Agenda item

Annual Audit Letter 2018/19

This item presents the annual audit letter and audit fee variation letter from Grant Thornton, the Council’s external auditors.


Andrew Smith and Keyasha Pillay from Grant Thornton presented the Annual Audit Letter. The letter was a public document that provided a summary of the results of the auditor’s work that was presented to the Committee at its previous meeting. Andrew Smith noted that the papers also included a letter on fee variations for additional audit work carried out. The areas of additional work were:

·         Implementation of the new ledger system (SAP)

·         Assessing the impact of the McCloud ruling

·         Pensions (IAS 19)

·         PPE valuation


Andrew Smith commented that, even with these additional fees the Council, the total cost was still 15 percent below what the previous auditor was charging.


Councillor PJ Murphy asked how the fees were calculated. Andrew Smith said they were based on time sheets and the hours were multiplied by the company’s standard rates for audit work. He added that there were different rates that related to the staff grades but estimated the blended rate at around £500 to £600 per day.


Councillor Murphy noted that he felt the additional fees for Pensions (IAS 19) and the PPE Valuation were questionable. He said it seemed as though Grant Thornton were charging again for work that should have been done better the first time around. Andrew Smith clarified that the Financial Reporting Council had requested auditors carried out further steps and it wasn’t a comment on the quality of the work they had done.


Councillor Murphy said he didn’t think the Council should pay the third and fourth fees. He added that the fee for additional work in light of the McCloud ruling was troubling because it suggested the Council could be charged for any external changes. Andrew Smith said auditors were empowered to charge additional fees for any additional work carried out – whether due to internal or external circumstances.


Councillor Alex Karmel said surely Grant Thornton tendered for a full audit to the satisfaction of the Financial Reporting Council. Assumptions around additional work should have been built into the tender. Andrew Smith said the framework allowed the auditor to come back to the Council for additional fees where necessary.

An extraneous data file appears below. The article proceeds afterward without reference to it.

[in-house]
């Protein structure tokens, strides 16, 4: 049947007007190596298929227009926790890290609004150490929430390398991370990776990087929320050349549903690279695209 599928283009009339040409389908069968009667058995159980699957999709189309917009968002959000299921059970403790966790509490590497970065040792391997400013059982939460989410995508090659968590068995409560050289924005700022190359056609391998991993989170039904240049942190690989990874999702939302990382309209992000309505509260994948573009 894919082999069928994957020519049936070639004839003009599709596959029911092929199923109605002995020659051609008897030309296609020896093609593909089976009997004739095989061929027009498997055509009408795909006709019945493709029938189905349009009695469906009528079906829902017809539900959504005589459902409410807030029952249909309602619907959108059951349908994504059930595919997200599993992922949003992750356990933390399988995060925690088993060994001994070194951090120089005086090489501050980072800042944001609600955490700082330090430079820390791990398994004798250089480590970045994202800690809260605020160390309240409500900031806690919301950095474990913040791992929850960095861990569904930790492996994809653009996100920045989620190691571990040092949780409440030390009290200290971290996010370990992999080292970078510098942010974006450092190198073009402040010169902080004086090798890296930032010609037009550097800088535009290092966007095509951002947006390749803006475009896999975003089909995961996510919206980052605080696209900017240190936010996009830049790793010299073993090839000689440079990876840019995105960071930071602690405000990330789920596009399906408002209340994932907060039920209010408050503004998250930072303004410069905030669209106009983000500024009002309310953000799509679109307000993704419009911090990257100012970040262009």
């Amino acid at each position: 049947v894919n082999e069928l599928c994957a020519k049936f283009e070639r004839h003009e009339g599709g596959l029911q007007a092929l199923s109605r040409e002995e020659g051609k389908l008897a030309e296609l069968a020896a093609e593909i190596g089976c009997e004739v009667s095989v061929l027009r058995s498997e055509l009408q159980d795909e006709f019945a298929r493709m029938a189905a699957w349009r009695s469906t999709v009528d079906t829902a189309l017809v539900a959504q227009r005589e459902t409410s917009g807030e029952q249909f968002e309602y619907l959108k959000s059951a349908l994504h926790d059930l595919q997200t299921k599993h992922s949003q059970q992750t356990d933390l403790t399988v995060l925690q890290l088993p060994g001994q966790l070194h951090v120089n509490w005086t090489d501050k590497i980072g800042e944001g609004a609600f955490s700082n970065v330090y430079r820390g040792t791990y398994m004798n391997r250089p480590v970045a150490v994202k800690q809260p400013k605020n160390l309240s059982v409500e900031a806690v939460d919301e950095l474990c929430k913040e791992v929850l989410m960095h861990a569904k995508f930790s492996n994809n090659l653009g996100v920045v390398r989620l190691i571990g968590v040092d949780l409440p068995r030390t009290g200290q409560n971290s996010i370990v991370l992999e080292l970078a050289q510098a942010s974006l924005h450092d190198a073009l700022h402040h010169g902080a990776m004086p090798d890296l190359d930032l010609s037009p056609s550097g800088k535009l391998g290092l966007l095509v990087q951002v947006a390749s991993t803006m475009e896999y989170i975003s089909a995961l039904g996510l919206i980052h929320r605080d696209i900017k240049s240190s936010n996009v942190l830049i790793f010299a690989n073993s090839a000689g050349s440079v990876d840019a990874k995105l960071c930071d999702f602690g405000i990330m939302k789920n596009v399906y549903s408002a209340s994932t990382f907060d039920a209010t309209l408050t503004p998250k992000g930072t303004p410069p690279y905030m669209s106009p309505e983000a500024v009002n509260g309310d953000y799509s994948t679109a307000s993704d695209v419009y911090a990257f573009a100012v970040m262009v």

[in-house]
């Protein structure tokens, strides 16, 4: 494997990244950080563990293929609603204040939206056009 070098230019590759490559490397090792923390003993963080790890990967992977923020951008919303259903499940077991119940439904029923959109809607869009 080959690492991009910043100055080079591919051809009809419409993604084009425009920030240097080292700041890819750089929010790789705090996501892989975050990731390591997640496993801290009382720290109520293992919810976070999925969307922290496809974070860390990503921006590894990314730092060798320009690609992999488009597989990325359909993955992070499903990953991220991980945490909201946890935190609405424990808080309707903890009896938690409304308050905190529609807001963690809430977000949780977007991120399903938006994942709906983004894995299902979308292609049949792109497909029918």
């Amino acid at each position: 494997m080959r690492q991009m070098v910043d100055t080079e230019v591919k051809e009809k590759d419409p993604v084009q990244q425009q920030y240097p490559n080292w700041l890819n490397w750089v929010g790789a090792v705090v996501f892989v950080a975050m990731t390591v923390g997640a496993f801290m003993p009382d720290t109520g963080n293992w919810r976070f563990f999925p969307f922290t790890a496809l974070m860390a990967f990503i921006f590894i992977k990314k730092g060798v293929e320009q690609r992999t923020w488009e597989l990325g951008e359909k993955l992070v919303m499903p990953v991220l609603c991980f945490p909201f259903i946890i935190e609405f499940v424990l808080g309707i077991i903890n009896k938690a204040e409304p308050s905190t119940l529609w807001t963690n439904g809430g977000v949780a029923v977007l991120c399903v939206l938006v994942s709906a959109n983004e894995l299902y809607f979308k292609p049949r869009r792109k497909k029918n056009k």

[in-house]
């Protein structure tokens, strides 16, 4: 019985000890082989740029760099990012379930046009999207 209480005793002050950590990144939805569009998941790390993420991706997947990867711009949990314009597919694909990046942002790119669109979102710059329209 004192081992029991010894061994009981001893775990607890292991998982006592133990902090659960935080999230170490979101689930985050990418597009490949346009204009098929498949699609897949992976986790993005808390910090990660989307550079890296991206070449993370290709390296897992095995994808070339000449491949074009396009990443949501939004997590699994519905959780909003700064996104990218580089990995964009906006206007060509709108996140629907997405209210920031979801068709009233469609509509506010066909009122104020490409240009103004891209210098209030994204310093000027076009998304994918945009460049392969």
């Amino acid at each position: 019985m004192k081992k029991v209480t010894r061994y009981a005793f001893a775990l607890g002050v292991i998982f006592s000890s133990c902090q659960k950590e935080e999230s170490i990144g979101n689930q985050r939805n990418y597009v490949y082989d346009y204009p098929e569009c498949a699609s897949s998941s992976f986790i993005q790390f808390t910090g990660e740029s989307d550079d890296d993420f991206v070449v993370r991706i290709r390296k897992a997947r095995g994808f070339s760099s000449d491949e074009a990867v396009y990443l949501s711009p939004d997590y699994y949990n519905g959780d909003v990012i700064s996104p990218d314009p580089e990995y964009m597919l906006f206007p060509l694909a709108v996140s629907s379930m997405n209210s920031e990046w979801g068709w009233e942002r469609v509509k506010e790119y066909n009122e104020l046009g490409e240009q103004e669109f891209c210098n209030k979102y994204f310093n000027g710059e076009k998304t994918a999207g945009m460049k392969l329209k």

Councillor Karmel said it was not the fault of the client and in his own business experience the original tender should be honoured. Andrew Smith agreed that it was not the authority’s fault - but said the tender was not fixed fee and the framework allowed additional fees.


Councillor PJ Murphy asked Grant Thornton to reconsider the additional fees. Andrew Smith said they had agreed a standardised approach and would be submitting the additional fee request to Public Sector Audit Appointments Ltd.


Councillor Matt Thorley suggested the auditor could provide discounted fees next year.


Councillor Rebecca Harvey asked for clarification that the auditor was not seeking approval for these fees but was telling the Committee that is what the Council would be charged. Andrew Smith agreed.


The Chair asked if the auditor was aware of these changes ahead of the audit. Andrew Smith said they were only aware of the new ledger implementation. The Chair said surely the McCloud ruling was on their radar? Andrew Smith said it was on their radar but at that time they didn't know the outcome of the Supreme Court’s ruling.


Councillor PJ Murphy expressed disappointment that the Council was being charged an additional 8 percent with no recourse. He felt it wasn’t conducive to strong partnership working. He requested that Grant Thornton reconsidered the additional fees and return with an updated proposal.


Hitesh Jolapara (Strategic Director of Finance and Governance) noted that the Council’s accounts were signed off on time when many others weren’t. There were questions about the capacity of the audit sector to complete so many public sector audits by July. There was also a spotlight on the audit sector due to high-profile cases like Carillion etc. It was likely there would be changes coming and officers would keep the Committee informed.



That the Committee noted the contents of the auditor’s letters.

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